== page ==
Wednesday, November 08, 2017

Reflections on Russia

What an amazing week I just spent at the Life Birth Pelvis conference in St. Petersburg, Russia! It was challenging and overwhelming (in a good way). This is the 8th international conference that Katerina Perkhova has organized.

Some thoughts, in no particular order:

Breech knowledge doesn't always cross political or linguistic borders
I gave two presentations on breech birth: one on the history of maneuvers from 1609 to the present, the other on evidence on term breech since the Term Breech Trial. Everyone involved with breech birth in North/South America, Europe, Australia/New Zealand, and many parts of Africa and Asia is familiar with the Term Breech Trial. But not Russia! "What is this Term Breech Trial you are speaking of? We have never heard of it." I had to explain the background and significance of the TBT in order for my presentation to make sense.

Conversely, Russians were quite familiar with Tsovian, aka the Tsovyanov. I suspect they were surprised we didn't know about him! I have now discovered 15 obstetric journal articles about his methods in Russian, Czech, Hungarian, Polish, and--in one case--Spanish. I also found contemporary Czech textbooks that mention Tsovian (spelled Covjan--sneaky Czechs making it harder for me!) and a Dutch article examining whether Bracht's or Tsovian's methods came first.

I am so excited that I get to help breech knowledge cross political and linguistic boundaries! My wonderful translator Alesya is excited to translate the articles and book chapters I am working on. And perhaps some of my breech conference summaries...

Hot & Cold Water
I was puzzled at how hot and cold water were frequently suggested as remedies. Your newborn needs resuscitation? Use hot and cold water! Is your premature baby having a hard time nursing? Hot and cold water!

I didn't fully understand this concept until I did a full Russian sauna on the last night of the conference. This includes going naked into the sauna, being beaten with bunches of oak leaves (it feels heavenly, like the heat is being beaten deep into your body), and then plunging into an ice-cold pool of water. And then doing it again several times. After the fourth cycle, I got the biggest endorphin rush of my life--comparable to being in labor. You know the dizzy, buzzing, high feeling you get all over your body between contractions? That endorphin rush. It lasted for about 2 hours.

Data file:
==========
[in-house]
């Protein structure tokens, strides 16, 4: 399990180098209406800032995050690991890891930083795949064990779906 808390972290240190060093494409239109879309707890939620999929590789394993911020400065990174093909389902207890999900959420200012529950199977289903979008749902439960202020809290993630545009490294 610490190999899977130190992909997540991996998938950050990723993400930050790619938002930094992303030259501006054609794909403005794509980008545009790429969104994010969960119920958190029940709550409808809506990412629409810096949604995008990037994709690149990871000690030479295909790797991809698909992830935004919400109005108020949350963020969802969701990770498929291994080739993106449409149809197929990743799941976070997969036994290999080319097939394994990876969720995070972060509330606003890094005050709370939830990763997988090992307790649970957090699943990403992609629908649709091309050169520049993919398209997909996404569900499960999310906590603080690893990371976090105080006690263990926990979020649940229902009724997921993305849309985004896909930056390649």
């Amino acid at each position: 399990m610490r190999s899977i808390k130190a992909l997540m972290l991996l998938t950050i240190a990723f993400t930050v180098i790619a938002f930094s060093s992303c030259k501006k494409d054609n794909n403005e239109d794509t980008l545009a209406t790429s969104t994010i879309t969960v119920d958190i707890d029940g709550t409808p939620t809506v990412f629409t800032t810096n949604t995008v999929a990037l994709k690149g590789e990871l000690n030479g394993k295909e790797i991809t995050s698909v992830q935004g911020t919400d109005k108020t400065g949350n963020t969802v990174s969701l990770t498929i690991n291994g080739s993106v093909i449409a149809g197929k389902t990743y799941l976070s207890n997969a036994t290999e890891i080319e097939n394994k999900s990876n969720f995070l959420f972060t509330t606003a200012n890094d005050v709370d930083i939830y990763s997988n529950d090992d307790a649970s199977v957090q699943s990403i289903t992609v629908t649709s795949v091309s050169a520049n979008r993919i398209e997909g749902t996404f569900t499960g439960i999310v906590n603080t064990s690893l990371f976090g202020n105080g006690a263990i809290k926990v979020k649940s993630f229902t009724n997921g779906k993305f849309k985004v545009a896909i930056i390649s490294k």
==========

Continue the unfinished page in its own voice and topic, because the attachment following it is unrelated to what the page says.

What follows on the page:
And then I got it. Hot and cold water as therapeutic? As a way to maximize health and well-being? Yes, for sure! I have a friend here in the States who is a Russian translator, and she says that Russians often use the expression "tempering the baby," as one would temper steel with repeated applications of heat and cold.

In Western (is that the right word?) obstetric practice, we're concerned about getting the baby warm and dry immediately. Allowing a baby to be cold and/or wet is absolutely verboten. Maybe we could learn something from the Russian use of hot and cold water.

Right brain, left brain
This was the most right-brained conference I have ever attended. We had one "normal" conference room with rows of chairs and a projection screen for Powerpoint slides. This is where I gave my two breech lectures, a talk on unassisted birth, and a session on newborn resuscitation with Sister Morningstar.

But our other conference room was a Red Tent room. The walls were draped with red fabrics, the chairs were replaced with bean bags, and candles and incense and altars took the place of projectors and pointers. The floors were covered with intricately embroidered fabrics. In the corners were private alcoves for doing yoni steams, draped on all sides with red fabric.